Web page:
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Musings on My First UW Year and the Summer Break Paradox

North entrance to the UW campus.

By Benjamin Narkmon, For The North American Post

Since my last article in April, I have been steadily making progress on my journey at the UW, learning along the way. Some things remain a work in progress, namely time management due to procrastination, the worst enemy of students. Regardless, looking back on the 2020-21 school year, I have learned three things that stand out.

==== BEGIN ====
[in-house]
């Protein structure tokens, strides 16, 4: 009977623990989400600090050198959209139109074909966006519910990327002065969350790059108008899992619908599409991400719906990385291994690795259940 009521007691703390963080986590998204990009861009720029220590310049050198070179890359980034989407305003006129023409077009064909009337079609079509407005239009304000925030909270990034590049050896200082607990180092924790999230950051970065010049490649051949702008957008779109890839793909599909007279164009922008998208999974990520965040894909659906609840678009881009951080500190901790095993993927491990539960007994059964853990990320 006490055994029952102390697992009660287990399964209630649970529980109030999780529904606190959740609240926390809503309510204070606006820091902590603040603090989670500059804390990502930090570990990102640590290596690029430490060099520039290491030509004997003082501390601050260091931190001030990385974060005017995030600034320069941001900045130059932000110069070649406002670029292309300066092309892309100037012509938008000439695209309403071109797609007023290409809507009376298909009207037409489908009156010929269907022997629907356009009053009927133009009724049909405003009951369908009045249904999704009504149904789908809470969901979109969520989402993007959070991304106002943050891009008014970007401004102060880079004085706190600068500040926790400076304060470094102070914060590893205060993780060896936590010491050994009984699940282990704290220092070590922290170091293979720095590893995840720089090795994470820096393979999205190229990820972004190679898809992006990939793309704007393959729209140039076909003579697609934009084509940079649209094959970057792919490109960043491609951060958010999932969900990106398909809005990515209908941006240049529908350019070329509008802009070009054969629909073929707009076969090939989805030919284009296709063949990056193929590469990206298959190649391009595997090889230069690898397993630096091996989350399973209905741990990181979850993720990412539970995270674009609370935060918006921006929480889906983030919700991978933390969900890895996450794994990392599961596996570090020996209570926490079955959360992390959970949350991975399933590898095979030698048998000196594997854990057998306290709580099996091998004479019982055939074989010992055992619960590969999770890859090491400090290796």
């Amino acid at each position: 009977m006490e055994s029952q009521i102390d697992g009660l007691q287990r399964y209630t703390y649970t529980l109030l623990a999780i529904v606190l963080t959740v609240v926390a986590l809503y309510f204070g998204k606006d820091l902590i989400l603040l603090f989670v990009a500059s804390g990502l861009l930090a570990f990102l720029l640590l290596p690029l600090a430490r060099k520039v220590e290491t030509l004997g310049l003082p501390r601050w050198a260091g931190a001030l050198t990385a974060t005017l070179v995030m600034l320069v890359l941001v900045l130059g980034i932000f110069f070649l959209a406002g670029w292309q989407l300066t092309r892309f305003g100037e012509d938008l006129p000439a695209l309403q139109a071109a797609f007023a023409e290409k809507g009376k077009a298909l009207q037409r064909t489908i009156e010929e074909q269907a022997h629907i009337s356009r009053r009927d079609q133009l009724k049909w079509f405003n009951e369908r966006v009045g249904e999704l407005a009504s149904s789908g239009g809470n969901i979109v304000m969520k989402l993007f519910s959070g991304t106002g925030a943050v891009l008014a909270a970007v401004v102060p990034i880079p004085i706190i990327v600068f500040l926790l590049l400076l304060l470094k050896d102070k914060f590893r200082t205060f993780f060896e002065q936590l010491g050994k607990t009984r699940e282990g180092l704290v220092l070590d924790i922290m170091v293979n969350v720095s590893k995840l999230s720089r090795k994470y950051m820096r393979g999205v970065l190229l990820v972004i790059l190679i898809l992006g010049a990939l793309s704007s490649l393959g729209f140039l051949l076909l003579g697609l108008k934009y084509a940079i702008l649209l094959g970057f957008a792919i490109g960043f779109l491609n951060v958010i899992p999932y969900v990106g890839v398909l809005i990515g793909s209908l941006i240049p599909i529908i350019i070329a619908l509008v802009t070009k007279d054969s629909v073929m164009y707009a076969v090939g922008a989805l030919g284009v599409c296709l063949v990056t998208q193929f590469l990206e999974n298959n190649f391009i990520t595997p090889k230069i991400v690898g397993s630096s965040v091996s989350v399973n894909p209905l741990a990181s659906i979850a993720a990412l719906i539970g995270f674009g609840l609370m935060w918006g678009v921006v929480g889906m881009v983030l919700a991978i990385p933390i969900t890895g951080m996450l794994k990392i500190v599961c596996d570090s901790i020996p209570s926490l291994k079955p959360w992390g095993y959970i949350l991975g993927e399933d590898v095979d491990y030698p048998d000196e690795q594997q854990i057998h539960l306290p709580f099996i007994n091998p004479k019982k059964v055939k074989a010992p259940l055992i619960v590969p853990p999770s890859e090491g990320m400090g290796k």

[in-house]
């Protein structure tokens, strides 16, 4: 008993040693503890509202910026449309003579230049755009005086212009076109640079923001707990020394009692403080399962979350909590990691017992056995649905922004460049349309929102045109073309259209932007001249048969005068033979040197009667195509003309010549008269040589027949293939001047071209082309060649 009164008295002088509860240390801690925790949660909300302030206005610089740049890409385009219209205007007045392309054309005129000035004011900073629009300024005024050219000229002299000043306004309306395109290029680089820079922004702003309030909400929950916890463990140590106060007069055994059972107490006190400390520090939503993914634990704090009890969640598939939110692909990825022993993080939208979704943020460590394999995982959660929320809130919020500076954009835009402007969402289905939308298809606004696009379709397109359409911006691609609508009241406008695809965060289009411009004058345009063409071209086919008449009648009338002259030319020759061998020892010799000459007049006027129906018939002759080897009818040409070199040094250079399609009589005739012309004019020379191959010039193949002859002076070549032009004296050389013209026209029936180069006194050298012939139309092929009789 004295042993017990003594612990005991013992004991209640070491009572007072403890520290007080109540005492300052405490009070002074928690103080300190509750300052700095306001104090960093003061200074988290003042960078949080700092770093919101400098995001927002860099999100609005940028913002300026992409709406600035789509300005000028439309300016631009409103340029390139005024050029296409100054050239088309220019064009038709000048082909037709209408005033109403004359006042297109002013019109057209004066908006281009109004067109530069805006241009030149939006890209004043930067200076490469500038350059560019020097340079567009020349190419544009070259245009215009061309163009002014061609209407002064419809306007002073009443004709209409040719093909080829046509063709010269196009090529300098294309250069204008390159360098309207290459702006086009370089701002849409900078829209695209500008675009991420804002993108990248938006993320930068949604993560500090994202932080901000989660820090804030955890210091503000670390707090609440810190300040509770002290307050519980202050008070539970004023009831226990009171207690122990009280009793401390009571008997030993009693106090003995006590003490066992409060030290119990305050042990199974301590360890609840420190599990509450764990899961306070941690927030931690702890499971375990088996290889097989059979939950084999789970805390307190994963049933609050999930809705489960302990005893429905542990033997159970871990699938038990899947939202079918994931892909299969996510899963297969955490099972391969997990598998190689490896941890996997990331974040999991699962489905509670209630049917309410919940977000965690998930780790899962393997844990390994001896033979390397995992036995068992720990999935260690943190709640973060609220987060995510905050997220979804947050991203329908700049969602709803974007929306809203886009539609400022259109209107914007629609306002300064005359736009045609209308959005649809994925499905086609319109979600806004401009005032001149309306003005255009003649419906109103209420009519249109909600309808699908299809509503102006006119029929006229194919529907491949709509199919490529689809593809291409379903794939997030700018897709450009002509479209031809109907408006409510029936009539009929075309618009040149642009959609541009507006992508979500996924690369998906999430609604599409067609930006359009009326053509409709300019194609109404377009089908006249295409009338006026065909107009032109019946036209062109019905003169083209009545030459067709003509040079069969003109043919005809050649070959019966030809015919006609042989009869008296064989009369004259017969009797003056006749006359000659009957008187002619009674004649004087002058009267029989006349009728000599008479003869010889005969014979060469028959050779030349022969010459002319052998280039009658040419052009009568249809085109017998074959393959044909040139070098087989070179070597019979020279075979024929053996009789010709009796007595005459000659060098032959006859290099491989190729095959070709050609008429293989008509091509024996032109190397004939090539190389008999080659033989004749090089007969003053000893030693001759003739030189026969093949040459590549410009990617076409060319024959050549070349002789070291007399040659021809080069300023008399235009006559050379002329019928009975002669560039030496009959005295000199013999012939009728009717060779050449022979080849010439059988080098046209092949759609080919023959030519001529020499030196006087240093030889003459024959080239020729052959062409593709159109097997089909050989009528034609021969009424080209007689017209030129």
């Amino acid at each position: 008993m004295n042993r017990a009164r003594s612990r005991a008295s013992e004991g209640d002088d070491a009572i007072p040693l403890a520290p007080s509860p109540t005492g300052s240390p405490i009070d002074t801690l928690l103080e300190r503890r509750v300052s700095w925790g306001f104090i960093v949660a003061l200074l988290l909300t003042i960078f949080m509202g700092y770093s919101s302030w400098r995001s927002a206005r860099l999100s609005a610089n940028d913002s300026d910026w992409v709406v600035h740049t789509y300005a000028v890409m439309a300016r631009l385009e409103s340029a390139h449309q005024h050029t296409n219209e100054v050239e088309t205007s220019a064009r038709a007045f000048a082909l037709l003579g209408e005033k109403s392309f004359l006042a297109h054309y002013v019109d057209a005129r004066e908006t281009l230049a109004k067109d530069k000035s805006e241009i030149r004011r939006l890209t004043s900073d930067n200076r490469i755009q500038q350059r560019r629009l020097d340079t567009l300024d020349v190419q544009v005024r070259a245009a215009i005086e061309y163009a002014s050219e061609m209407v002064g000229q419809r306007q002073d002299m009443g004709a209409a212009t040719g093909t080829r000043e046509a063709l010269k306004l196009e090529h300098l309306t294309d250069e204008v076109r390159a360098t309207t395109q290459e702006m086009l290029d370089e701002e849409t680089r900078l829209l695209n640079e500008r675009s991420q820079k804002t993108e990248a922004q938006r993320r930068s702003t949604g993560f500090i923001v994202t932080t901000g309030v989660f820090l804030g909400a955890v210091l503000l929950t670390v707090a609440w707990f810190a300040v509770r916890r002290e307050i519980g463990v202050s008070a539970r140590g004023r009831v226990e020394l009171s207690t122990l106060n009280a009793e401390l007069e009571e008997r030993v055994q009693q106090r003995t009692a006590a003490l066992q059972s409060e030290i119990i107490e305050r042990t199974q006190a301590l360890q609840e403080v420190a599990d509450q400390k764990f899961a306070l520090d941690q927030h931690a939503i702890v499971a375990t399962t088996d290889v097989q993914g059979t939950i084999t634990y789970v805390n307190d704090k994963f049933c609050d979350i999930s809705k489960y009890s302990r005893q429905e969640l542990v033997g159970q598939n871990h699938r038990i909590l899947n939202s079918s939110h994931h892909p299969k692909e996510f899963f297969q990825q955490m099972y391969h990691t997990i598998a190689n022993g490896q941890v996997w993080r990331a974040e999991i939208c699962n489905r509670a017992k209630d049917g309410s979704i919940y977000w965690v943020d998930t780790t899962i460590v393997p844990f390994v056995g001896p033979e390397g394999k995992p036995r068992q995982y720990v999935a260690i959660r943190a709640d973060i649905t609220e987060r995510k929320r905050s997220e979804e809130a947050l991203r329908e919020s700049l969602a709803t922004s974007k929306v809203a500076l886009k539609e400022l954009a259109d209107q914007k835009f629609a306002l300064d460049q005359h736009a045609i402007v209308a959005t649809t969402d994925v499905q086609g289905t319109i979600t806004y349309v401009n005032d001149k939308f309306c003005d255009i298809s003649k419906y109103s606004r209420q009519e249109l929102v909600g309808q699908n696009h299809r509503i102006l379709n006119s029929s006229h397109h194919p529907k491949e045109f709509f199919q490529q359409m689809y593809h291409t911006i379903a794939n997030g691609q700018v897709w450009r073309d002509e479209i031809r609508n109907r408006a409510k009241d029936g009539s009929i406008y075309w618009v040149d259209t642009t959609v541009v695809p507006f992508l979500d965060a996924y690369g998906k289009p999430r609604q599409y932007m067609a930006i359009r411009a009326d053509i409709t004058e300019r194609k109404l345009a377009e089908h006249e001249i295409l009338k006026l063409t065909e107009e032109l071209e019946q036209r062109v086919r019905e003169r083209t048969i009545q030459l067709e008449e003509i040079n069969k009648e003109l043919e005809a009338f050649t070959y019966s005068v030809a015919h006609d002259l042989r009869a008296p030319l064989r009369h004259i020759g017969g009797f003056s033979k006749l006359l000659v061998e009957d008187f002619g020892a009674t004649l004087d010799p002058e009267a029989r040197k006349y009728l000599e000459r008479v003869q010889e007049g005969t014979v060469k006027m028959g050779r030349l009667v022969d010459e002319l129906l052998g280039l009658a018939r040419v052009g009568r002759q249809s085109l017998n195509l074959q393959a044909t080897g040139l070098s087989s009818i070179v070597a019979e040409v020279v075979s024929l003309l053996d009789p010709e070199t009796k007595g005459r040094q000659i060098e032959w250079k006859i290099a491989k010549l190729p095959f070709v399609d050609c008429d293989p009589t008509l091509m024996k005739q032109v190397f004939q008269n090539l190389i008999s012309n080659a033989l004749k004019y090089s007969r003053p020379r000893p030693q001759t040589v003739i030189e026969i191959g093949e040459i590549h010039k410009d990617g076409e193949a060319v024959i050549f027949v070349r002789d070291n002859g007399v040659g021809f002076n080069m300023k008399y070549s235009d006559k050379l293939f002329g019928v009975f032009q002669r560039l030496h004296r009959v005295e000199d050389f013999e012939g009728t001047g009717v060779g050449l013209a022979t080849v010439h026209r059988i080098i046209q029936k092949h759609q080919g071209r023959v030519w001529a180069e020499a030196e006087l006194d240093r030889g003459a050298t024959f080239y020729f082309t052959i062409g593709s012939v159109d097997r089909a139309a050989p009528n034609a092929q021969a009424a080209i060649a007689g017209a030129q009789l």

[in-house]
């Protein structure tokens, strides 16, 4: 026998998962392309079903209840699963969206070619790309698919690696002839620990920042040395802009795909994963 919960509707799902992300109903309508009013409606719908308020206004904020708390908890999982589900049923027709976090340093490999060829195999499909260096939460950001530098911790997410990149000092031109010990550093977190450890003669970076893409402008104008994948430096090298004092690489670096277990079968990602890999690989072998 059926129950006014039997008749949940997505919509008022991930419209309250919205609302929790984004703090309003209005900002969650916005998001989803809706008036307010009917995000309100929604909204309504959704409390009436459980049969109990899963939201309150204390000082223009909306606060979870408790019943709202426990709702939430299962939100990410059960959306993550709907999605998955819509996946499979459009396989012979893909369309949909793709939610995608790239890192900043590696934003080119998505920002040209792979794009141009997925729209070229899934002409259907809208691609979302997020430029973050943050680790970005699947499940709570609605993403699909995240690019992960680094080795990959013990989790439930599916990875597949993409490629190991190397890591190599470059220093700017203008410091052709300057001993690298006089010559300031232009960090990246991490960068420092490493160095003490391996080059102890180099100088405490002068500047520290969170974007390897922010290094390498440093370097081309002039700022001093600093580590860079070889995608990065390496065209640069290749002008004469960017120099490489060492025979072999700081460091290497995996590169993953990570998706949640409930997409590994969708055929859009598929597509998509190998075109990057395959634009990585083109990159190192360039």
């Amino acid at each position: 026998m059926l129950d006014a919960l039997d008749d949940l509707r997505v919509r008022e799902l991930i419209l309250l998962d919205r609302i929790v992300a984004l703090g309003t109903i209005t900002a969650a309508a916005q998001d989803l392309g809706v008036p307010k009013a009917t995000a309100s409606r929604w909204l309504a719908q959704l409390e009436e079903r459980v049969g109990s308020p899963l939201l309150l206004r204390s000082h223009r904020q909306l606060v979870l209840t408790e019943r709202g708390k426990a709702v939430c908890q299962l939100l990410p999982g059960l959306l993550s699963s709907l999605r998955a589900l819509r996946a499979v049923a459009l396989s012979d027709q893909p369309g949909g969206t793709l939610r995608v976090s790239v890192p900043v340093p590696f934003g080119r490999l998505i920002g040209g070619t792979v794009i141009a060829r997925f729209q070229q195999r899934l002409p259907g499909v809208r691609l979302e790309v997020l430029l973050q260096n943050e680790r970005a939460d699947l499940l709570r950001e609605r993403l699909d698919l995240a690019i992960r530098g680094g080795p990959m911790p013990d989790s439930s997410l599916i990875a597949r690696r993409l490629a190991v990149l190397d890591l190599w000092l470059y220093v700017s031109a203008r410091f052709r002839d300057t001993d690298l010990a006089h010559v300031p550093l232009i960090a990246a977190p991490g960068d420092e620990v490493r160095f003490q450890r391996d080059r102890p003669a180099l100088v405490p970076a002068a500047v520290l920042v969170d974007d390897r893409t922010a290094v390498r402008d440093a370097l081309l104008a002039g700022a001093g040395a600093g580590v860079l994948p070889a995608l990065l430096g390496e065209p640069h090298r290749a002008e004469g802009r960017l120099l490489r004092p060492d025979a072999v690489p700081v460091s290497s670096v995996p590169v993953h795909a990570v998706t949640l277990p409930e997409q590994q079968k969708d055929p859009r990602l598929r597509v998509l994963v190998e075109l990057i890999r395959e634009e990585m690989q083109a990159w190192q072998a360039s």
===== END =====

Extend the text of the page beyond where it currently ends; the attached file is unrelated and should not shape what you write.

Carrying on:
First, one should make use of the resources a school offers. This sounds obvious, but I am sure that many students can agree that we have a tendency to avoid reaching out for help unless absolutely necessary. During spring quarter, when professors advised that not using resources such as the library and office hours would be a waste of tuition money, I often ignored it until I was pushed into a corner. When I was struggling to find sources for my Taiwanese history class’s research project, the 24/7 library chat and the research liaison helped steer me in the right direction. Had I not reached out for help, I doubt I would have passed the class.

Equally important is being proactive about scheduling. Things such as library loans and setting appointments with faculty require planning ahead of time.